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Canal officials say there was already a four-month delay shortly after the project began, caused by the reversal of a GUPC plan to use lower-quality cement.

Moreover, the consortium had “14 months before submitting their bid to closely study the components of the project” in order to submit a “solid” one.

[Image via Agence France-Presse]


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‘Looks like the smoking gun’: Meghan McCain less skeptical of impeachment after Bill Taylor testimony

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Meghan McCain gave her strongest indication yet that President Donald Trump was doomed to impeachment, but she was in no mood to talk about it on her birthday.

The conservative host of "The View" turned 35 on Wednesday, a day after former Ukraine ambassador told lawmakers that President Donald Trump had directed efforts to freeze military aid to pressure the foreign ally to investigate political rival Joe Biden.

"This is just killing my vibe," McCain said. "I'm sorry, it's very bad."

"Look, I can't -- I just can't today," McCain said. "I'm so sorry. I would love to stay on this, but it's really bad. It looks like it's highly unethical, and it looks like the smoking gun. That's my political analysis for today. It's my 35th birthday, and I want to move on."

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Watch: All of Trump’s failed defenses for his Ukraine scandal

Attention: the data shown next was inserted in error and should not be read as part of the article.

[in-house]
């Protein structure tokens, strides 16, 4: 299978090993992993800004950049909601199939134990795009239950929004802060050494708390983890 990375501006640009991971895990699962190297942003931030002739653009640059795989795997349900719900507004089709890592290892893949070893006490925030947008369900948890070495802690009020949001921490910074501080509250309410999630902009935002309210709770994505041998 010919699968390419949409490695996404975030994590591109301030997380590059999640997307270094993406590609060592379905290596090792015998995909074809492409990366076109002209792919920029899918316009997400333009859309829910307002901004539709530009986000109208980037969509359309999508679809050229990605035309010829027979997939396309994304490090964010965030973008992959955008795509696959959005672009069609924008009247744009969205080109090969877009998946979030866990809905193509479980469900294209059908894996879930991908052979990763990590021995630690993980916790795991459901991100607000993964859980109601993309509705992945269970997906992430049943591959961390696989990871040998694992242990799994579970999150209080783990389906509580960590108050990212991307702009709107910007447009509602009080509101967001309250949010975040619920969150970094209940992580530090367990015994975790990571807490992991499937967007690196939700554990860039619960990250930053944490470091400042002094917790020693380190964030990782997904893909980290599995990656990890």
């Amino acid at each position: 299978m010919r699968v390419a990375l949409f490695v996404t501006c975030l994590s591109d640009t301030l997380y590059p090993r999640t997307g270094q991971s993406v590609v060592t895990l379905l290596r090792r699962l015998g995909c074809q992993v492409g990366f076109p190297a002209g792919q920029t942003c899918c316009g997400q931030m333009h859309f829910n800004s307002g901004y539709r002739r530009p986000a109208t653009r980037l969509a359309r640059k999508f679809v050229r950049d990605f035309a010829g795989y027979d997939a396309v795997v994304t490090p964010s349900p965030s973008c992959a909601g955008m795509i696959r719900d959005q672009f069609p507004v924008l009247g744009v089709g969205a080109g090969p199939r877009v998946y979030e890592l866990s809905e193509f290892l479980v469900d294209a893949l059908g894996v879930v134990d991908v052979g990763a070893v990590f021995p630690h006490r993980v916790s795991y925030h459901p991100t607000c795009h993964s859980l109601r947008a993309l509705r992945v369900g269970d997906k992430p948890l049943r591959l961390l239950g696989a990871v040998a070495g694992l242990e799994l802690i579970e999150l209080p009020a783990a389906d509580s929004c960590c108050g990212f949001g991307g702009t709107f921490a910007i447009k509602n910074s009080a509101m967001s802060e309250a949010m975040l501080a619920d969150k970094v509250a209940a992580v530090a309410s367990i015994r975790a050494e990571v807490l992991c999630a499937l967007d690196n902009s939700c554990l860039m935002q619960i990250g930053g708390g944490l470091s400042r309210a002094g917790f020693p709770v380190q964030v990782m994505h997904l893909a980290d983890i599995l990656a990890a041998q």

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CNN's Kate Bolduan on Wednesday reminded her viewers that Trump allies' defenses of the president throughout the Ukraine scandal have continued to evolve after new facts emerge that undercut their older defenses.

While talking with the New Yorker's Susan Glasser, Bolduan delivered an exhausted list of all the failed defenses that the president and his supporters have made to justify Trump's efforts to push Ukraine to investigate his political opponents.

"First it was the president was trying to root out corruption when it came to Ukraine," she began. "Then it was there was no direct ask coming from the president. Then it was the whistleblower can't be trusted, then it was Schiff helped the whistleblower write the complaint so it can't be trusted, and then it was the president was joking, Republicans said, when he said on camera that he would like to see investigations. Then it was there was no quid pro quo because Ukraine didn't know the aid was being withheld... and now it's the process is unfair, so you can't impeach."

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Republicans commit ‘significant breach’ after storming closed-door hearings by bringing cellphones to secure area

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As various news outlets have reported, over a dozen House Republicans this Wednesday tried to force their way into the closed door hearings where deputy assistant secretary of defense Laura Cooper is set to testify in the impeachment inquiry into President Trump's Ukraine fiasco. According to Republicans, the closed-door hearings are a sign that Democrats are shutting them out of the impeachment process, creating a lack of transparency -- even though there are three Republicans who are present at the hearings and are able to ask questions.